NEW YORK (TheStreet) -- The oft-rumored Apple (AAPL - Get Report) iWatch gets as much attention from the media, Wall Street and consumers as products that actually exist, and one analyst noted the iWatch will be more than just something to pair with an iPhone.
Cantor Fitzgerald analyst Brian White, he of the $777 price target, wrote in a research report that the iWatch may actually do more than people think. Citing an Apple supplier, White noted the device could allow consumers to control their home.
"As an Apple supplier, our contact offered insight into the "iWatch" and described this potential new device as much more than an extension of your iPhone but as a multi-purpose gateway in allowing consumers to control their home (i.e., heating/cooling, lights, audio, video, etc.)," White wrote in the report.
Apple shares were higher in Thursday trading, gaining 0.93% to $491.11, as the broader market gained on hopes of ending the government shutdown and passing a debt ceiling bill.
In contrast, Samsung's smartwatch, the first wearable technology in its Galaxy Gear line, pairs with the Galaxy Note 3 smartphone. Its primary use is to make and receive calls, check text messages, and perform other similar functions of a smartphone.
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White believes that Apple will launch the iWatch before the end of next year.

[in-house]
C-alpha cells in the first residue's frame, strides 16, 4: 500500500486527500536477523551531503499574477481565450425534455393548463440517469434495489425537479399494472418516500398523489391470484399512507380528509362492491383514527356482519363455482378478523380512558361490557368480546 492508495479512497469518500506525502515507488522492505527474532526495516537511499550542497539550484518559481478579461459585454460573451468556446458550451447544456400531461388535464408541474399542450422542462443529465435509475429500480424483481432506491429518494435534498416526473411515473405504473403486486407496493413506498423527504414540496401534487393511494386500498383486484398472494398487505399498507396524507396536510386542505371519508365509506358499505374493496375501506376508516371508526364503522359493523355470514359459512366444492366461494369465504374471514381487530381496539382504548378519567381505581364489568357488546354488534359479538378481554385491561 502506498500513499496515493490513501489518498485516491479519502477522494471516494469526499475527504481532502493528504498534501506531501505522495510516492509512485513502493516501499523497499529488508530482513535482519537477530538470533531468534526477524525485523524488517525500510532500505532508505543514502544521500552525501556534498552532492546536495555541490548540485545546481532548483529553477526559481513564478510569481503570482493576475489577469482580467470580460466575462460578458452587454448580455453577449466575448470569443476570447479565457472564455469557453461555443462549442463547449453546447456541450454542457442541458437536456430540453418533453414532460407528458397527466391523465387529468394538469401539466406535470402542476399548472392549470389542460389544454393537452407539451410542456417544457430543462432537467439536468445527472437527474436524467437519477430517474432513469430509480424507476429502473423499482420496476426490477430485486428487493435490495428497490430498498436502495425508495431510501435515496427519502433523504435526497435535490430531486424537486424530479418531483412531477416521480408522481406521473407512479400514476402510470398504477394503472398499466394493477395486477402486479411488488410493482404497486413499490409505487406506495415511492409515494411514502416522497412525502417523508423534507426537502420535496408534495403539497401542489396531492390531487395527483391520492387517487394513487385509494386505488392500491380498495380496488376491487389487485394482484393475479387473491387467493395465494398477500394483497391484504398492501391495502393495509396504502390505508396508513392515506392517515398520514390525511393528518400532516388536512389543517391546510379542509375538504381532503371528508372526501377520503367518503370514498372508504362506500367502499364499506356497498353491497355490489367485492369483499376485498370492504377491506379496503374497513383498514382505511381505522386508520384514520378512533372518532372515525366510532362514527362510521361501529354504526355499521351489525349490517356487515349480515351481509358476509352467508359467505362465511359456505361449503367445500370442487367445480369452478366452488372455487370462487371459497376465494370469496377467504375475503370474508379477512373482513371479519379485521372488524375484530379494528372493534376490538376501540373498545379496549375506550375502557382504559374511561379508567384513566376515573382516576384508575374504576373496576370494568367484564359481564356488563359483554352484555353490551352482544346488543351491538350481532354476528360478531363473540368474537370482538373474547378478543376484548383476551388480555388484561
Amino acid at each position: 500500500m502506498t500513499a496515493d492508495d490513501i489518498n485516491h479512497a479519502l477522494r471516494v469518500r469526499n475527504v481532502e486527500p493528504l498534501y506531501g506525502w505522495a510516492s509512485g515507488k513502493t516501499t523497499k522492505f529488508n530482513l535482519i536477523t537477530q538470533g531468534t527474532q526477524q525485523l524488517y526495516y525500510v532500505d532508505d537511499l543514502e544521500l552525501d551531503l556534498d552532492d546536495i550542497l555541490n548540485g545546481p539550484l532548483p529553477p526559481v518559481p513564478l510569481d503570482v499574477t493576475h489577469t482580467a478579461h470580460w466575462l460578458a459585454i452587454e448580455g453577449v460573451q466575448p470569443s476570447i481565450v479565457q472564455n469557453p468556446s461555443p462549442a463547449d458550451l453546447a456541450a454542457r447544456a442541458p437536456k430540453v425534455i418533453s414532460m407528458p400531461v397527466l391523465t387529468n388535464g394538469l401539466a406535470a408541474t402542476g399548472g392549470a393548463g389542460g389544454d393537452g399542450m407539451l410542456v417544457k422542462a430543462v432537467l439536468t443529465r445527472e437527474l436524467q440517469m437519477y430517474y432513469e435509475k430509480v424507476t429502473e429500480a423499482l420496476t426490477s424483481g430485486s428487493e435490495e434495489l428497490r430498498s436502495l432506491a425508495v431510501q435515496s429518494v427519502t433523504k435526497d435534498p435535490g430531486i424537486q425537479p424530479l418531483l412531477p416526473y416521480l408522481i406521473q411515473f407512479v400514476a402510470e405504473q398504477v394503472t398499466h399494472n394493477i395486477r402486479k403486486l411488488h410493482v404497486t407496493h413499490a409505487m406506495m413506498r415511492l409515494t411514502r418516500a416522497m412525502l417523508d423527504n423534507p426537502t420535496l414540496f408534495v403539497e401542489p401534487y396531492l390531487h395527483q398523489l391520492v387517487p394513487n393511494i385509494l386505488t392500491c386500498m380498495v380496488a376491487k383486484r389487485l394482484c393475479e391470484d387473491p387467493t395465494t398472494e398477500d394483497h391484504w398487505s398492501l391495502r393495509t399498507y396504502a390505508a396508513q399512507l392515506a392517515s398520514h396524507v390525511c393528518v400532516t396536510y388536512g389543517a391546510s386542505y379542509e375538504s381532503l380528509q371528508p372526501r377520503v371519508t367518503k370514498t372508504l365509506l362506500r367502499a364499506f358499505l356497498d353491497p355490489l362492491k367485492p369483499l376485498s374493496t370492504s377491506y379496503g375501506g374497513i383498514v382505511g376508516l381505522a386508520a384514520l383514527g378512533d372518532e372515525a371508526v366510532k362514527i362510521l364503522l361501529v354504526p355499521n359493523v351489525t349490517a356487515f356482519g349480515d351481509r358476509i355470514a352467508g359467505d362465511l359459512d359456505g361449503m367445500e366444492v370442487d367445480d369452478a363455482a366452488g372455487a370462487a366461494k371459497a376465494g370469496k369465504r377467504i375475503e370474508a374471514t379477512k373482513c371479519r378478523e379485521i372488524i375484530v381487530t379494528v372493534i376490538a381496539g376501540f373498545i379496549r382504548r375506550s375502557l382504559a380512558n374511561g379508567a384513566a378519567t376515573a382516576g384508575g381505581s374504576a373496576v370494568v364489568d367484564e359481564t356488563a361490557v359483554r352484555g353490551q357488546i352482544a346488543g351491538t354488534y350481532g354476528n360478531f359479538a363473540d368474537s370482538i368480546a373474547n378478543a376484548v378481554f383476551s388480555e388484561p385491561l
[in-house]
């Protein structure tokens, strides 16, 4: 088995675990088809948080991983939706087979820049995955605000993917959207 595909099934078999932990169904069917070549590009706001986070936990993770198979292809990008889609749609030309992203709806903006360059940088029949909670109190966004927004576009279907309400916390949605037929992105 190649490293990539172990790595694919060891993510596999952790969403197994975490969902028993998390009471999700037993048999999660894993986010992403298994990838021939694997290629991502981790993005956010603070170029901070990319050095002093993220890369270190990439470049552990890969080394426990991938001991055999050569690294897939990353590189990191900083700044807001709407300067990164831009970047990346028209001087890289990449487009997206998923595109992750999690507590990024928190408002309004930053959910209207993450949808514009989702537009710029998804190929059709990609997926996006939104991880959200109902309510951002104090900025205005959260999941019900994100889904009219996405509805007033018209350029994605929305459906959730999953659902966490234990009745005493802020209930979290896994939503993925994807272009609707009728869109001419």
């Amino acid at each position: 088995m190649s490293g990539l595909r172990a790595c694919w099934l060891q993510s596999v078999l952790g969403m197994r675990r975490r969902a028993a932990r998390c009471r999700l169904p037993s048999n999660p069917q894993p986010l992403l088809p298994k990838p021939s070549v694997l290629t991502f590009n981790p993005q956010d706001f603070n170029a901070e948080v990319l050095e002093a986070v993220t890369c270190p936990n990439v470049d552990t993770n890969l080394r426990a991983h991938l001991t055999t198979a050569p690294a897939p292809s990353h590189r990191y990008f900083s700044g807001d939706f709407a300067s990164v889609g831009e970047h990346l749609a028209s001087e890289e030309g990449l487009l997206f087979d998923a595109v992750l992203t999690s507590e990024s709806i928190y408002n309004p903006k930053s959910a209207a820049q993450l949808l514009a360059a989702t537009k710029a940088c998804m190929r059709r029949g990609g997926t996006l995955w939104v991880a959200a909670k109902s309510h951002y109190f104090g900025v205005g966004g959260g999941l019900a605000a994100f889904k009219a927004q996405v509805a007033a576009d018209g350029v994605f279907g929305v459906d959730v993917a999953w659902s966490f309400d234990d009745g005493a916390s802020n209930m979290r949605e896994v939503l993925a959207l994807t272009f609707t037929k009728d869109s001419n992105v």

There's been much speculation surrounding a potential smart watch since Apple CEO Tim Cook discussed wearable technology as a "profound opportunity" at the D11 conference in May of this year. "The wrist is interesting," Apple's CEO said. "You still have to convince people it is worth wearing."
The addressable market for wearable technology is growing rapidly, and is expected to surpass $8 billion in revenue by 2018, selling more than 130 million units globally, according to a recent industry research report. Apple could potentially capture a large portion of this market with the iWatch.
Piper Jaffray analyst Gene Munster, who rates Apple shares "buy" with a $640 price target, wrote Apple could sell as many as 5 million to 10 million iWatches in the first year of availability.
"We believe that a 5-10 million unit sales tally for the first year would mean about 2-4% penetration of a rough iPhone user base projection of ~293 million units (combined sales in 2012/2013)," Munster wrote in a recent research note. "While we do not view the watch as a likely needle-mover for Apple in terms of revenue in 2014, we put it in a similar category as the television in that it could demonstrate Apple's ability to innovate (good for the multiple) and potentially lead to a more meaningful new product category in wearable tech."
--Written by Chris Ciaccia in New York
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